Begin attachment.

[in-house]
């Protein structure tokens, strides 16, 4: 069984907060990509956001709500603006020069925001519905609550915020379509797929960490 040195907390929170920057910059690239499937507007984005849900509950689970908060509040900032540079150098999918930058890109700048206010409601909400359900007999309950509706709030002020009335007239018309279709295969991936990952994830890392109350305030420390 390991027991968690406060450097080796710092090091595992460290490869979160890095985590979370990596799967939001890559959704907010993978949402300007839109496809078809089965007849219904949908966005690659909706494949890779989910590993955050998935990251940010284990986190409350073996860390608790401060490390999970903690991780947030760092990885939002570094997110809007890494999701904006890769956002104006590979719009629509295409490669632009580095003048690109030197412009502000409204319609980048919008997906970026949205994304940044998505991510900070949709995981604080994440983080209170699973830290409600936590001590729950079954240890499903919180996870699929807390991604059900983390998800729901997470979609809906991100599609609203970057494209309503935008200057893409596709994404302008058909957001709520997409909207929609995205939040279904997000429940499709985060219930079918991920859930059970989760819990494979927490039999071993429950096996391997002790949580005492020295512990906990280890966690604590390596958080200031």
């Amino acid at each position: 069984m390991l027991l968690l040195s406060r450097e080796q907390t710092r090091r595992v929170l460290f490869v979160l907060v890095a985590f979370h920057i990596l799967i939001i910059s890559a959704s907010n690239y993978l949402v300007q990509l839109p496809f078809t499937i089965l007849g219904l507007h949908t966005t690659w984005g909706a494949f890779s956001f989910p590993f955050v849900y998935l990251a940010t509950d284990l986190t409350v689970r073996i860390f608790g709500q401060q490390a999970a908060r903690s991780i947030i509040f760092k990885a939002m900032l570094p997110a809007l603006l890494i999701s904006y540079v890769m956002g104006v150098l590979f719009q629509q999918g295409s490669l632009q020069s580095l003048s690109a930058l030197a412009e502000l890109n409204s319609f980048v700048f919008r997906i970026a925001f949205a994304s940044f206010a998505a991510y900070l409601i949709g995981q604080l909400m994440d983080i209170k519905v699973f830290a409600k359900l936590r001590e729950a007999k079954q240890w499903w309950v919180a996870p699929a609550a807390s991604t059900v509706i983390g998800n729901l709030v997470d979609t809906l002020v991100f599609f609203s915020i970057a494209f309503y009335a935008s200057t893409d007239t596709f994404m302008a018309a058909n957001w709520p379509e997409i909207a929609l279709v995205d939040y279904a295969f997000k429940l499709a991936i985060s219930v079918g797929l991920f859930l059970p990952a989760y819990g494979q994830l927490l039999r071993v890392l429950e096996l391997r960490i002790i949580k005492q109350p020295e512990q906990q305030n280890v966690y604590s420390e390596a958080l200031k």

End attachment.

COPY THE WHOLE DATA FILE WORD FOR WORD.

[in-house]
């Protein structure tokens, strides 16, 4: 069984907060990509956001709500603006020069925001519905609550915020379509797929960490 040195907390929170920057910059690239499937507007984005849900509950689970908060509040900032540079150098999918930058890109700048206010409601909400359900007999309950509706709030002020009335007239018309279709295969991936990952994830890392109350305030420390 390991027991968690406060450097080796710092090091595992460290490869979160890095985590979370990596799967939001890559959704907010993978949402300007839109496809078809089965007849219904949908966005690659909706494949890779989910590993955050998935990251940010284990986190409350073996860390608790401060490390999970903690991780947030760092990885939002570094997110809007890494999701904006890769956002104006590979719009629509295409490669632009580095003048690109030197412009502000409204319609980048919008997906970026949205994304940044998505991510900070949709995981604080994440983080209170699973830290409600936590001590729950079954240890499903919180996870699929807390991604059900983390998800729901997470979609809906991100599609609203970057494209309503935008200057893409596709994404302008058909957001709520997409909207929609995205939040279904997000429940499709985060219930079918991920859930059970989760819990494979927490039999071993429950096996391997002790949580005492020295512990906990280890966690604590390596958080200031």
């Amino acid at each position: 069984m390991l027991l968690l040195s406060r450097e080796q907390t710092r090091r595992v929170l460290f490869v979160l907060v890095a985590f979370h920057i990596l799967i939001i910059s890559a959704s907010n690239y993978l949402v300007q990509l839109p496809f078809t499937i089965l007849g219904l507007h949908t966005t690659w984005g909706a494949f890779s956001f989910p590993f955050v849900y998935l990251a940010t509950d284990l986190t409350v689970r073996i860390f608790g709500q401060q490390a999970a908060r903690s991780i947030i509040f760092k990885a939002m900032l570094p997110a809007l603006l890494i999701s904006y540079v890769m956002g104006v150098l590979f719009q629509q999918g295409s490669l632009q020069s580095l003048s690109a930058l030197a412009e502000l890109n409204s319609f980048v700048f919008r997906i970026a925001f949205a994304s940044f206010a998505a991510y900070l409601i949709g995981q604080l909400m994440d983080i209170k519905v699973f830290a409600k359900l936590r001590e729950a007999k079954q240890w499903w309950v919180a996870p699929a609550a807390s991604t059900v509706i983390g998800n729901l709030v997470d979609t809906l002020v991100f599609f609203s915020i970057a494209f309503y009335a935008s200057t893409d007239t596709f994404m302008a018309a058909n957001w709520p379509e997409i909207a929609l279709v995205d939040y279904a295969f997000k429940l499709a991936i985060s219930v079918g797929l991920f859930l059970p990952a989760y819990g494979q994830l927490l039999r071993v890392l429950e096996l391997r960490i002790i949580k005492q109350p020295e512990q906990q305030n280890v966690y604590s420390e390596a958080l200031k």